SolarWorld, the largest U.S. crystalline silicon solar producer for nearly 40 years, announced another advance in the renewable-energy industry’s return to fair competition, after the U.S. International Trade Commission (ITC) made affirmative preliminary determinations that U.S. imports of Chinese and Taiwanese solar panels are injuring the domestic manufacturing industry.
China has no production cost advantage and high-standard companies such as SolarWorld remain the industry’s technology leaders, the company said, but government-sponsored Chinese producers have used illegal, export-intensive subsidies and artificially and temporarily low pricing tactics to undermine them.
“Step by step, U.S. solar producers are returning to a day when they no longer are forced to compete with the government of China,” said Mukesh Dulani, president of SolarWorld Industries America Inc., based in Oregon. “Our own factories here in Oregon are surrounded by several campuses of Intel, the world’s largest semiconductor producer and a U.S. manufacturing success story. So please do not tell us that U.S. manufacturers who pioneered and built the solar industry cannot compete globally under conditions of fair trade.”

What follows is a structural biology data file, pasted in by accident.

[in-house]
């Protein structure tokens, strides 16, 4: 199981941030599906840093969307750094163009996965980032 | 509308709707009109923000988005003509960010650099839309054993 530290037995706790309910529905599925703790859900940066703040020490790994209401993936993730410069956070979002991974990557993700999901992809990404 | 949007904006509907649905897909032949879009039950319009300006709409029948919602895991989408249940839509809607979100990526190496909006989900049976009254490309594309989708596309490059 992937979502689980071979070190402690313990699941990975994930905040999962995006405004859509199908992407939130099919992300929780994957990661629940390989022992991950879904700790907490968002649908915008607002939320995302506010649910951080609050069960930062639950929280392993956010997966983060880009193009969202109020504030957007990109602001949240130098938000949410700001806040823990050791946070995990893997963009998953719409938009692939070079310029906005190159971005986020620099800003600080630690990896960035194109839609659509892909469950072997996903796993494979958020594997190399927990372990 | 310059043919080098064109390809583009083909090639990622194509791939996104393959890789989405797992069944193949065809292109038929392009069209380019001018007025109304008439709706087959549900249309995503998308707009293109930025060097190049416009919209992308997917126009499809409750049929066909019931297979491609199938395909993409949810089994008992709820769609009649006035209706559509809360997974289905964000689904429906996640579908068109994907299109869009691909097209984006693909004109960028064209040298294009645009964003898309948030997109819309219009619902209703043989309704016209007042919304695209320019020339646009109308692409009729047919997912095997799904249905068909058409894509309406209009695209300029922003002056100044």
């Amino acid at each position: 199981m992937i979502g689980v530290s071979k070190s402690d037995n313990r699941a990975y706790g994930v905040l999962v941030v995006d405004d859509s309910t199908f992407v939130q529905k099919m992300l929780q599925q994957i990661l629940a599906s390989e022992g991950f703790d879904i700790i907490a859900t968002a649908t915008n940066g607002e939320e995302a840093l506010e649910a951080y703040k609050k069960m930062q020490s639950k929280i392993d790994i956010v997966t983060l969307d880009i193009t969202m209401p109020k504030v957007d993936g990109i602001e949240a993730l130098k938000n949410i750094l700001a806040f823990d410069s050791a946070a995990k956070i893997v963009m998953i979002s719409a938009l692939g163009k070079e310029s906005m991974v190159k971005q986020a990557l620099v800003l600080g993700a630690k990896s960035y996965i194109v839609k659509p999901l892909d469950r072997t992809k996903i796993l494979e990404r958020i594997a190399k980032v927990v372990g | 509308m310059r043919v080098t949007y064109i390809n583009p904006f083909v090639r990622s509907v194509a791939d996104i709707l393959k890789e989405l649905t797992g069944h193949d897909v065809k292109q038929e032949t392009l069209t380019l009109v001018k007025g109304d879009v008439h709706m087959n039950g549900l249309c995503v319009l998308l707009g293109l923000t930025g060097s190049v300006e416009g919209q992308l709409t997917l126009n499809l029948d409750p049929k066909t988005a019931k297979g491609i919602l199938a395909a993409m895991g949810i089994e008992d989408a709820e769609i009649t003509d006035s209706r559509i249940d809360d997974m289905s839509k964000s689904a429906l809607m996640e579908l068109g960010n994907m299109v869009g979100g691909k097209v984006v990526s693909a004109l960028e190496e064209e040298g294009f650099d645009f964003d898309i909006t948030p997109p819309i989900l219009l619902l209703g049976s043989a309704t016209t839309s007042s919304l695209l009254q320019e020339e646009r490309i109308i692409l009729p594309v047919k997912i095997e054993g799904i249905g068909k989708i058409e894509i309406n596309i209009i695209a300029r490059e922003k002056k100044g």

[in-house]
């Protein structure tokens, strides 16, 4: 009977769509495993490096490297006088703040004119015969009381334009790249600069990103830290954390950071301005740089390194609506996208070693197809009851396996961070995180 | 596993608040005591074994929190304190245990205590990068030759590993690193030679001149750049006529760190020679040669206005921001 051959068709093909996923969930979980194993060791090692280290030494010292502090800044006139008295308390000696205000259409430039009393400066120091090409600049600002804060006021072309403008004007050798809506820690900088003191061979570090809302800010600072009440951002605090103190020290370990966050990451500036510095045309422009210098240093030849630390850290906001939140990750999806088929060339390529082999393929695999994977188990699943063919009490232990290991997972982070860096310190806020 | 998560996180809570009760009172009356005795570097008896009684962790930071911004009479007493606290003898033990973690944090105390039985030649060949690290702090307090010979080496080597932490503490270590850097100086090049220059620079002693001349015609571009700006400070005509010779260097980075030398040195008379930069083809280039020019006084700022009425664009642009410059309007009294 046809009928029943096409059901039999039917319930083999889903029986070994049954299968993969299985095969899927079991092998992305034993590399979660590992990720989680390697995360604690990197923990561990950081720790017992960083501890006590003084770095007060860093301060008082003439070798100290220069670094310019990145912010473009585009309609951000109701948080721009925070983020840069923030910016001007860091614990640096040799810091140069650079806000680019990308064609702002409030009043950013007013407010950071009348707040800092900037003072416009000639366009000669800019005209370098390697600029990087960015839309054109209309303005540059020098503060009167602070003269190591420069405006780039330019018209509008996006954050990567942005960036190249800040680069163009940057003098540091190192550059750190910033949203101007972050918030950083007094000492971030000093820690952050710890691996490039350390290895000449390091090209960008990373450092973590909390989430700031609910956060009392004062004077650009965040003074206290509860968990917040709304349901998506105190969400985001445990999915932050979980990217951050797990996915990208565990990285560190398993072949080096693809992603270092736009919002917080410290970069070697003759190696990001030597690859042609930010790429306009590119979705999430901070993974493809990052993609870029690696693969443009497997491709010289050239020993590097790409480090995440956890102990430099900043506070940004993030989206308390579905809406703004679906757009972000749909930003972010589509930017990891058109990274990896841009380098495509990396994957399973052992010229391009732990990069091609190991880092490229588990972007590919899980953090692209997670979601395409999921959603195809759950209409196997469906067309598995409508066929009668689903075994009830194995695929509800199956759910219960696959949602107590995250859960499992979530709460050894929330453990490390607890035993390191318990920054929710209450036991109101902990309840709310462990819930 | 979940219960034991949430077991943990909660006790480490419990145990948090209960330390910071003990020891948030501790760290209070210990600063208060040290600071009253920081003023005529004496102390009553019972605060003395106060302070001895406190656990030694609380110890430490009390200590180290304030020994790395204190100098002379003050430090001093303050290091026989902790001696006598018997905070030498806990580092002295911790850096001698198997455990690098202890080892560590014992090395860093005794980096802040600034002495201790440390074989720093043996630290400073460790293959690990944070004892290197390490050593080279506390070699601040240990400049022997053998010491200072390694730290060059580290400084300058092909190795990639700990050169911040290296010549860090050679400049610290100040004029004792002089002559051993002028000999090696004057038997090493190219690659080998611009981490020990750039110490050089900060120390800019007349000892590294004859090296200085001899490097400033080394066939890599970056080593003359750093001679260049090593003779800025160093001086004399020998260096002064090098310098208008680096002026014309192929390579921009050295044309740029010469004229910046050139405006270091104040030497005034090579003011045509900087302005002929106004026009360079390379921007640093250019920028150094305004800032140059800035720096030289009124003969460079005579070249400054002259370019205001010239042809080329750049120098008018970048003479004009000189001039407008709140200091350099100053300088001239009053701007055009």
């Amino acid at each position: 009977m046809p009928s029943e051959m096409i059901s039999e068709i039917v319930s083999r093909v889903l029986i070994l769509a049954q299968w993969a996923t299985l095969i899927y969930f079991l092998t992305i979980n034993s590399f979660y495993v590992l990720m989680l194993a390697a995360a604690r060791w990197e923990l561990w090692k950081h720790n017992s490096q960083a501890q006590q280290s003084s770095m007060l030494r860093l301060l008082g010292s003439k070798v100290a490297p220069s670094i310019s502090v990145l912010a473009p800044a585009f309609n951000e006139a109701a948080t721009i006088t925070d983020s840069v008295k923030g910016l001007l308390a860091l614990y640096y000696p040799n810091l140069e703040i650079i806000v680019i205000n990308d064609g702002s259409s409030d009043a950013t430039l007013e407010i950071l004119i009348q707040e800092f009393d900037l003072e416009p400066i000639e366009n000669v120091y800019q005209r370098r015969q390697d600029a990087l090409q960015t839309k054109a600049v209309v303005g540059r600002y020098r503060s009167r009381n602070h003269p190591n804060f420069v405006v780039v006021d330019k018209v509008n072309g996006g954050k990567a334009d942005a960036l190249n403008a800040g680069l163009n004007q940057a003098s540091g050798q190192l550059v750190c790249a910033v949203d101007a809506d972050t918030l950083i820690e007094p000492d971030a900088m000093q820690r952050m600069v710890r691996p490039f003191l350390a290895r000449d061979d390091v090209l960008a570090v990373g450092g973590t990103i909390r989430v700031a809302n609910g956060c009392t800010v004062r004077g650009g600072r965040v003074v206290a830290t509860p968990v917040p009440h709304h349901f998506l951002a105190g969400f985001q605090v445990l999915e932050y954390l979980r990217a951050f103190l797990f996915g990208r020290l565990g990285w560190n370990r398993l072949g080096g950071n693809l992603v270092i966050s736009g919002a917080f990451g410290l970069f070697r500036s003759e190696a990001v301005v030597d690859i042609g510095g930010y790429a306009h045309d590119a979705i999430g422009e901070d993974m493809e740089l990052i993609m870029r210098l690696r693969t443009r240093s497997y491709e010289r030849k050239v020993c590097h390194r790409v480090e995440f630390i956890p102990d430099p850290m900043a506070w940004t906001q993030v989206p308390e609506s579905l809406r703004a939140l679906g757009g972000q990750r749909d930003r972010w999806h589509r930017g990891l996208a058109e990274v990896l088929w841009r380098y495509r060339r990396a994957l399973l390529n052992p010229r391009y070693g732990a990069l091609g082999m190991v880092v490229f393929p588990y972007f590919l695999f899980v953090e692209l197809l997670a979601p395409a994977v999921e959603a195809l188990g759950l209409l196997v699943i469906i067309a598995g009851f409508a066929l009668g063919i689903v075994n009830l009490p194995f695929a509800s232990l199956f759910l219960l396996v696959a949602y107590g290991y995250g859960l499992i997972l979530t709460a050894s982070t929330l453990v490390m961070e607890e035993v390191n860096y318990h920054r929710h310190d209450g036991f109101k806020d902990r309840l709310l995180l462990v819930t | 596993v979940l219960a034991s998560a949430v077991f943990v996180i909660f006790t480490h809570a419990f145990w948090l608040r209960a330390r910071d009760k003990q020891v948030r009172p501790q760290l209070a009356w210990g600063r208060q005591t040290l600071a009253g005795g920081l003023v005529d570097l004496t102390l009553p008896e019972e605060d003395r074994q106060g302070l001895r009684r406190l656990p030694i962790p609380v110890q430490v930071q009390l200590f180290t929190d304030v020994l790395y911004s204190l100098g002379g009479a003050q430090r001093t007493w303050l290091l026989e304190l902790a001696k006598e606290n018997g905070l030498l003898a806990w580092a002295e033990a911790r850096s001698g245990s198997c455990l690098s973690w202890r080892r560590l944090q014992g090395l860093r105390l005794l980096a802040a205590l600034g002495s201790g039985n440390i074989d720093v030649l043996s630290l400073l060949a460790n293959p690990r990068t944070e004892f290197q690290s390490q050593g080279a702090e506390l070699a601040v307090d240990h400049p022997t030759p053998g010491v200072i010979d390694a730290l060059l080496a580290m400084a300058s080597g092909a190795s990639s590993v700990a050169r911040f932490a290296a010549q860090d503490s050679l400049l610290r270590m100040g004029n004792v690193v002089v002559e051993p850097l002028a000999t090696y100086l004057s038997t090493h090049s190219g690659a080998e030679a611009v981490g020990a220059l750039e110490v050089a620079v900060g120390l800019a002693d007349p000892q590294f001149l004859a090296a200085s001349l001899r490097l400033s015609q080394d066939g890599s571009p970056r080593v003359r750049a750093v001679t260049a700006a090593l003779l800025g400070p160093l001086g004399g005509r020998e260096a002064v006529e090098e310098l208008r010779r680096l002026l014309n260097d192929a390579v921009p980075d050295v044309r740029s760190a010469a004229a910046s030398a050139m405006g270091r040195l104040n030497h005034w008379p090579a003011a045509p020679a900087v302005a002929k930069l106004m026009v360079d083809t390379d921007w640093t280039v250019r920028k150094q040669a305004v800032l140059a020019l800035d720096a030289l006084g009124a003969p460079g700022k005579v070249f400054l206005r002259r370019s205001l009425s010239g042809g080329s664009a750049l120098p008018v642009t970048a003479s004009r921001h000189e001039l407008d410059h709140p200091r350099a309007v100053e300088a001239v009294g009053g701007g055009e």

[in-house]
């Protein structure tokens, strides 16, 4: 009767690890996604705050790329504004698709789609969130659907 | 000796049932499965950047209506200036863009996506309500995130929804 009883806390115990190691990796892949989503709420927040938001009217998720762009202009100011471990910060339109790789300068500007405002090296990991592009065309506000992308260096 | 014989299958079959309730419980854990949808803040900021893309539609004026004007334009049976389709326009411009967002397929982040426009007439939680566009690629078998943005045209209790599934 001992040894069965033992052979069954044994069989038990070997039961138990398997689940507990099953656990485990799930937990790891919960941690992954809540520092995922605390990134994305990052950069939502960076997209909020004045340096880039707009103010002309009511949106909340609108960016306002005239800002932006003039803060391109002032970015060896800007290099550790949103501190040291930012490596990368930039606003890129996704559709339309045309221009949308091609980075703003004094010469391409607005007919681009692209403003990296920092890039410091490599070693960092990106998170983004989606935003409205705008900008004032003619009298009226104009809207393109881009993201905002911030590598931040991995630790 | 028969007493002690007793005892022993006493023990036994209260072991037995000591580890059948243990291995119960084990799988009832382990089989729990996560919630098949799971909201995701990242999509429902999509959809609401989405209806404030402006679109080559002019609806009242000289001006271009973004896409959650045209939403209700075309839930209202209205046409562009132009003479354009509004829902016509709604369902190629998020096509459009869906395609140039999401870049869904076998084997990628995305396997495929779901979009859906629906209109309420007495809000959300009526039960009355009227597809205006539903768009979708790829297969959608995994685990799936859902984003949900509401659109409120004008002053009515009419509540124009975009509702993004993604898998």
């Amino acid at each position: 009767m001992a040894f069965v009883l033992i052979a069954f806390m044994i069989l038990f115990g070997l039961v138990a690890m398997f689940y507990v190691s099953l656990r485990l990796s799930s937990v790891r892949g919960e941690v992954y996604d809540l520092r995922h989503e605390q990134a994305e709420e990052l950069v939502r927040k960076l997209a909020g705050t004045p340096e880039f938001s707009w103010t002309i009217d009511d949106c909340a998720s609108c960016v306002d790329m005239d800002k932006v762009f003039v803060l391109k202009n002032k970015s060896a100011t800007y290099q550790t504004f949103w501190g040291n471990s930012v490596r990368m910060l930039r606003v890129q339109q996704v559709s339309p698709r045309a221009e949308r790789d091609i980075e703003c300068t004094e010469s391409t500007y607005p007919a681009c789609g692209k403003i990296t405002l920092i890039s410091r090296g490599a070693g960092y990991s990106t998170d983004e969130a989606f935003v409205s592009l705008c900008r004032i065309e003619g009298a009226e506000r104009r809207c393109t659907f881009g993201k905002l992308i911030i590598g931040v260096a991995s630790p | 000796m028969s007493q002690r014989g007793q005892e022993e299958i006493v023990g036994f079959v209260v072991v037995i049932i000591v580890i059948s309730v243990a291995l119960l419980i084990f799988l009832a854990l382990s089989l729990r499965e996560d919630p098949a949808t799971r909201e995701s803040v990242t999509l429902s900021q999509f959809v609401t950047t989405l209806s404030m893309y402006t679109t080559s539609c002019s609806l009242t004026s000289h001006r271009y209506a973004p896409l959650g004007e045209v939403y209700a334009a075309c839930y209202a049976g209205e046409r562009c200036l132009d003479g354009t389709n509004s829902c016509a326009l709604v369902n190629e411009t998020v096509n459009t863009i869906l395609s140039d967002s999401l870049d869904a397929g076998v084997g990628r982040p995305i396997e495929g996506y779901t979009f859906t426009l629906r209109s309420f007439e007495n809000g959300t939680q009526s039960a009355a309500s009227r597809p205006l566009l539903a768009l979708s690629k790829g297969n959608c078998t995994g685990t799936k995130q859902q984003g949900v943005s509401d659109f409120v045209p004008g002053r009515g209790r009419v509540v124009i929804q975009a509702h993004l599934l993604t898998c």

On Dec. 31, SolarWorld brought anti-subsidy and anti-dumping cases against China and an anti-dumping case against Taiwan to close a loophole in previous cases that concluded in December 2012. As the case has been filed, DOC is expected to make a preliminary determination on anti-subsidy duties in late March.
To bring its trade cases, SolarWorld has had to demonstrate that they were supported by a majority of the U.S. manufacturing industry. The company has the support of a coalition, largely composed of installation firms, of nearly 250 employers of more than 22,000 Americans. The Coalition for American Solar Manufacturing stands for robust international trade free of illegal foreign government intervention as well as sustainable and domestic manufacturing.